Book Image

Kali Linux Web Penetration Testing Cookbook - Second Edition

By : Gilberto Najera-Gutierrez
Book Image

Kali Linux Web Penetration Testing Cookbook - Second Edition

By: Gilberto Najera-Gutierrez

Overview of this book

Web applications are a huge point of attack for malicious hackers and a critical area for security professionals and penetration testers to lock down and secure. Kali Linux is a Linux-based penetration testing platform that provides a broad array of testing tools, many of which can be used to execute web penetration testing. Kali Linux Web Penetration Testing Cookbook gives you the skills you need to cover every stage of a penetration test – from gathering information about the system and application, to identifying vulnerabilities through manual testing. You will also cover the use of vulnerability scanners and look at basic and advanced exploitation techniques that may lead to a full system compromise. You will start by setting up a testing laboratory, exploring the latest features of tools included in Kali Linux and performing a wide range of tasks with OWASP ZAP, Burp Suite and other web proxies and security testing tools. As you make your way through the book, you will learn how to use automated scanners to find security ?aws in web applications and understand how to bypass basic security controls. In the concluding chapters, you will look at what you have learned in the context of the Open Web Application Security Project (OWASP) and the top 10 web application vulnerabilities you are most likely to encounter, equipping you with the ability to combat them effectively. By the end of this book, you will have acquired the skills you need to identify, exploit, and prevent web application vulnerabilities.
Table of Contents (12 chapters)

Configuring the web browser for penetration testing

Most web penetration testing happens in the client, that is, in the web browser; hence, we need to prepare our browser to make it a useful tool for our purposes. In this recipe, we will do that by adding several plugins to the Firefox browser installed in Kali Linux by default.

How to do it...

Firefox is a very flexible browser that fits the purpose of web penetration testing very well; it also comes pre-installed in Kali Linux. Let's customize it a little bit to make it better using the following steps:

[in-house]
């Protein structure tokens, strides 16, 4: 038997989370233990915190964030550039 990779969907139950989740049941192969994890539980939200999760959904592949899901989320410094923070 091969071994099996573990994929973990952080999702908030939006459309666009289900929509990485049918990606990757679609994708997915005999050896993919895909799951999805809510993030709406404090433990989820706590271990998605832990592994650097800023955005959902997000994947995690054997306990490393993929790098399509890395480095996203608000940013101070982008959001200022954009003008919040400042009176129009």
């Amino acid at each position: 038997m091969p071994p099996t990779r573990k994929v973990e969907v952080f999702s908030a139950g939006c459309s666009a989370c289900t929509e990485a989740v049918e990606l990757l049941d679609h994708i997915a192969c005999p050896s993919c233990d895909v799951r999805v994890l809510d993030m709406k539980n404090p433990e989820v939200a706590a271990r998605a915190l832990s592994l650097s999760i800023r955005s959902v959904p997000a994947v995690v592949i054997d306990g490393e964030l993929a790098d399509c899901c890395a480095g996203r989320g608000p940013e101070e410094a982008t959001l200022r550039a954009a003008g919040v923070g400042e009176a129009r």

1. Open Firefox and go to Add-ons in the menu:
  1. In the search box, type wappalyzer to look for the first plugin we will install:
  1. Click Install in the Wappalyzer add-on to install it. You may also need to confirm the installation.
  2. Next, we search for FoxyProxy.
  3. Click on Install.
  4. Now search for and install Cookies Manager+.
  5. Search for and install HackBar.
  6. Search for and install HttpRequester.
  7. Search for and install RESTClient.
  8. Search for and install User-Agent Switcher.
  9. Search for and install Tampermonkey.
  10. Search for and install Tamper Data and Tamper Data Icon Redux.
  1. The list of extensions installed should look like the following screenshot:

How it works...

So far, we've just installed some tools in our web browser, but what are these tools good for when it comes to penetration testing a web application? The add-ons installed are as follows:

  • HackBar: A very simple add-on that helps us try different input values without having to change or rewrite the full URL. We will be using this a lot when doing manual checks for cross-site scripting and injections. It can be activated using the F9 key.
  • Cookies Manager+: This add-on will allow us to view and sometimes modify the value of cookies the browser receives from the applications.
  • User-Agent Switcher: This add-on allows us to modify the user-agent string (the browser identifier) that is sent in all requests to the server. Applications sometimes use this string to show or hide certain elements depending on the browser and operating system used.
  • Tamper Data: This add-on has the ability to capture any request to the server just after it is sent by the browser, giving us the chance to modify the data after introducing it in the application's forms and before it reaches the server. Tamper Data Icon Redux only adds an icon.
  • FoxyProxy Standard: A very useful extension that lets us change the browser's proxy settings in one click using user-provided presets.
  • Wappalyzer: This is a utility to identify the platforms and developing tools used in websites. This is very useful for fingerprinting the web server and the software it uses.
  • HttpRequester: With this tool, it is possible to craft HTTP requests, including get, post, and put methods, and to watch the raw response from the server.
  • RESTClient: This is basically a request generator like HTTP requester, but focused on REST web services. It includes options to add headers, different authentication modes, and get, post, put, and delete methods.
  • Tampermonkey: This is an extension that will allow us to install user scripts in the browser and make on-the-fly changes to web page content before or after they load. From a penetration testing point of view, this is useful to bypass client-side controls and other client code manipulations.

See also

Other add-ons that could prove useful for web application penetration testing are the following:

  • XSS Me
  • SQL Inject Me
  • iMacros
  • FirePHP